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01.04.2020

COVID-19 | Strengthening ambulant Home Care

... to relieve the Burden on Hospitals

In order to relieve the clinics in the coming weeks and months in the fight against COVID-19, ambulant care, for example of home-ventilated patients by homecare companies, must not be neglected.

"Homecare companies that provide patients with respiratory therapies, artificial nutrition and other vital medical aids in their home environment are part of the critical infrastructure and must now also be strengthened. We also need a protective umbrella for this ambulant care of seriously chronically ill patients", demanded BVMed Managing Director Dr. Marc-Pierre Möll. Together with 15 other associations, BVMed has presented a corresponding position paper on the topic of "Relieving the burden on clinics through safe outpatient care with medical aids" in the "Interest Group for the Provision of Medical Aids" (IGHV).

The IGHV paper lists the following demands, among others:    

... to relieve the Burden on Hospitals

In order to relieve the clinics in the coming weeks and months in the fight against COVID-19, ambulant care, for example of home-ventilated patients by homecare companies, must not be neglected.

"Homecare companies that provide patients with respiratory therapies, artificial nutrition and other vital medical aids in their home environment are part of the critical infrastructure and must now also be strengthened. We also need a protective umbrella for this ambulant care of seriously chronically ill patients", demanded BVMed Managing Director Dr. Marc-Pierre Möll. Together with 15 other associations, BVMed has presented a corresponding position paper on the topic of "Relieving the burden on clinics through safe outpatient care with medical aids" in the "Interest Group for the Provision of Medical Aids" (IGHV).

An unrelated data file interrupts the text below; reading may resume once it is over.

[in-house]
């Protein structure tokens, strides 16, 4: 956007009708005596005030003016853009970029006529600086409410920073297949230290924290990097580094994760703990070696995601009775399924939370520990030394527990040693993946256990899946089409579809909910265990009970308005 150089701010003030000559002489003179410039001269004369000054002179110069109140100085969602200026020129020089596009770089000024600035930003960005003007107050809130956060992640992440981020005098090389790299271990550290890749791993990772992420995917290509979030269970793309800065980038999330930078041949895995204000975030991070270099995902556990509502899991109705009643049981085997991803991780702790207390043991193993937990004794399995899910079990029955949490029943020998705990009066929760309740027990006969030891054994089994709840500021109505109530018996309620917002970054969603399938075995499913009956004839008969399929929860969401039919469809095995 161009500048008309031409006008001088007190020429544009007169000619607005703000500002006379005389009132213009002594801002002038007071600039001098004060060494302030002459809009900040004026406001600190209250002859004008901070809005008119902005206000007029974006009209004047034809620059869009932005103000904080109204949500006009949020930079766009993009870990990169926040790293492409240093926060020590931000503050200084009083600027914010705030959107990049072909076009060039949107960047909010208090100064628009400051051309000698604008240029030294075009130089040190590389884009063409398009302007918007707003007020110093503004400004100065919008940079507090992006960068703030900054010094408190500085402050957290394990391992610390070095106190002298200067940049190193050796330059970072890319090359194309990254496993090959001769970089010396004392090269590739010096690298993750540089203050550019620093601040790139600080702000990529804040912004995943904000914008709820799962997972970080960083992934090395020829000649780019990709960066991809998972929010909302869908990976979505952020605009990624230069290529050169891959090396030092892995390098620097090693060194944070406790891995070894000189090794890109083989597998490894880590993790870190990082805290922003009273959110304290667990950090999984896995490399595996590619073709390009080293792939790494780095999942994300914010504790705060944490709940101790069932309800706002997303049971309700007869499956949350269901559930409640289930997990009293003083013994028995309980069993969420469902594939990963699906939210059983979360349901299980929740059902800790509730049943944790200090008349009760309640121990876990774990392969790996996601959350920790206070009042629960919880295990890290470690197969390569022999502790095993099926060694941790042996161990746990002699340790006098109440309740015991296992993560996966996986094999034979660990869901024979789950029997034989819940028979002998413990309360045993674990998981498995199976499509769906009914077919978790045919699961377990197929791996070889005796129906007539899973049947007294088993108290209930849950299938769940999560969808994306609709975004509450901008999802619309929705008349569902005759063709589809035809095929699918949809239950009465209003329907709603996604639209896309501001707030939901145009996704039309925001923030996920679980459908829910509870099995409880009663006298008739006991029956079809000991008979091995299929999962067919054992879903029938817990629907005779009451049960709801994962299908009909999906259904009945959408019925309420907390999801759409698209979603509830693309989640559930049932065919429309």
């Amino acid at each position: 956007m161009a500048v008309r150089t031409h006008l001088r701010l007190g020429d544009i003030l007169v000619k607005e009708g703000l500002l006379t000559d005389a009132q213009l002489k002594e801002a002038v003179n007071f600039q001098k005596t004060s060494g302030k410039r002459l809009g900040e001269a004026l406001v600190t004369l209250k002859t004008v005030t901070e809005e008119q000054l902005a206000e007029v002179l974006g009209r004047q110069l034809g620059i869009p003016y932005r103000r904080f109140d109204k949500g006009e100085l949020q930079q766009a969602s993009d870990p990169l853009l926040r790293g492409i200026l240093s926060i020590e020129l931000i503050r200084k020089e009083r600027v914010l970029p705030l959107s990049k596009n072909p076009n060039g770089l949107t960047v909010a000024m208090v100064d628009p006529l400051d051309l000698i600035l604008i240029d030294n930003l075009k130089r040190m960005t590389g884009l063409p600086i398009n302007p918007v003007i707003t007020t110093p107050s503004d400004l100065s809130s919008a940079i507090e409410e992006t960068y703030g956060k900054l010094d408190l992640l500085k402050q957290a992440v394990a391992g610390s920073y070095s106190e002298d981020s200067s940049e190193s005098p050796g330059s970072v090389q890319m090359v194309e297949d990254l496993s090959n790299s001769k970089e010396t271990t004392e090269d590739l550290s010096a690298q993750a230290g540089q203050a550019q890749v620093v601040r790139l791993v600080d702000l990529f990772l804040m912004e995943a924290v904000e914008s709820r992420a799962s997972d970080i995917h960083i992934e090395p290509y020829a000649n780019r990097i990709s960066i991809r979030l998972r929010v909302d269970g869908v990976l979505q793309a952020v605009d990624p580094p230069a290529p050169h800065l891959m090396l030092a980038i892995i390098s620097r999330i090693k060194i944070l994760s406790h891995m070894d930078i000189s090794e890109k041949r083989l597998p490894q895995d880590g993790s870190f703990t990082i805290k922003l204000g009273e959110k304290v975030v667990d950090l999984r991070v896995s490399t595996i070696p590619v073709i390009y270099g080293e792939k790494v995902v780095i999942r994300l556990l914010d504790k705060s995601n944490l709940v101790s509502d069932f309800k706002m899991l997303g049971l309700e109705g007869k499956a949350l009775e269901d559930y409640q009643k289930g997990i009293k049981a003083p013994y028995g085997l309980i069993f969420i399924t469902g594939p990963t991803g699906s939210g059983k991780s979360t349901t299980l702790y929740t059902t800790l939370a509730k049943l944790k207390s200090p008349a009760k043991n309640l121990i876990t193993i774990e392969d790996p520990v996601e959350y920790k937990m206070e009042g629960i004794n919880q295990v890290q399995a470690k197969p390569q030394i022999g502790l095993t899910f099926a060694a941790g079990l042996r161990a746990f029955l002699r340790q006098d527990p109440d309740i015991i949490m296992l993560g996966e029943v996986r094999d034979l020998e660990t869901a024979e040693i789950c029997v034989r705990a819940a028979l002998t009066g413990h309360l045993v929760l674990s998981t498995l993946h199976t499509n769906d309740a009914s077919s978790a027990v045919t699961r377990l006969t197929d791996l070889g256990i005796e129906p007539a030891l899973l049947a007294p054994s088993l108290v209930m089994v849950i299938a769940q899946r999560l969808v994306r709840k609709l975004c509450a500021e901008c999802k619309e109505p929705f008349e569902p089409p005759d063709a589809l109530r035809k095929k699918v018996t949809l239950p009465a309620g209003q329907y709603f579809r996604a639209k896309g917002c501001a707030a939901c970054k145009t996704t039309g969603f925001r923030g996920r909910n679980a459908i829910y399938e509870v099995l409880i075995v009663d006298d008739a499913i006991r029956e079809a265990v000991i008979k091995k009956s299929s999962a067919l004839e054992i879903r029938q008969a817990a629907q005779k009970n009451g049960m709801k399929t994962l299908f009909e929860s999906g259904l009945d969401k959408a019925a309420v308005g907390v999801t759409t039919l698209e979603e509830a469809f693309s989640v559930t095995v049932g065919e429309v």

The IGHV paper lists the following demands, among others:    

  • Auxiliary means providers must be considered as a central stabilizer of outpatient care when distributing protective equipment.
  • Compensation payments must - analogous to the regulations for hospitals and doctors - also extend to service providers and manufacturers of medical aids.
  • The providers and manufacturers of assistive devices are system-relevant partners of outpatient care and as such part of the critical infrastructure. They must be involved in the corresponding exemption regulations and support measures.

 "Homecare professionals need medical protective equipment because they provide care directly to the patient. It is important to recognize and promote this vital patient care in the home environment or care facilities as part of the critical infrastructure," says BVMed Managing Director Möll.

The homecare companies organized at BVMed are increasingly reporting massive problems in the procurement of the necessary protective equipment such as protective masks and glasses. If the necessary medical devices can no longer be procured, the nursing staff of the homecare companies are thus unable to provide outpatient care for this often-geriatric patient group. "The patients would then have to be admitted to hospitals, which is absolutely counterproductive in the current situation," BVMed already complained in mid-March in a letter to the Federal Government Commissioner for Nursing Care.
The additional expenses for coronavirus-related additional expenses of the providers of medical aids should also be reimbursed to them.

Analogous to the regulations for hospitals, the homecare companies also require a corresponding surcharge for medical protective equipment for cases in which protective clothing must be used due to an infection or a suspected case.

More information:
corona virus BVMed
Source:

BVMed

Photo: Pixabay
24.03.2020

Coronavirus: Cancellations and Postponements of German Exhibitions May Cost up to 3 Billion Euro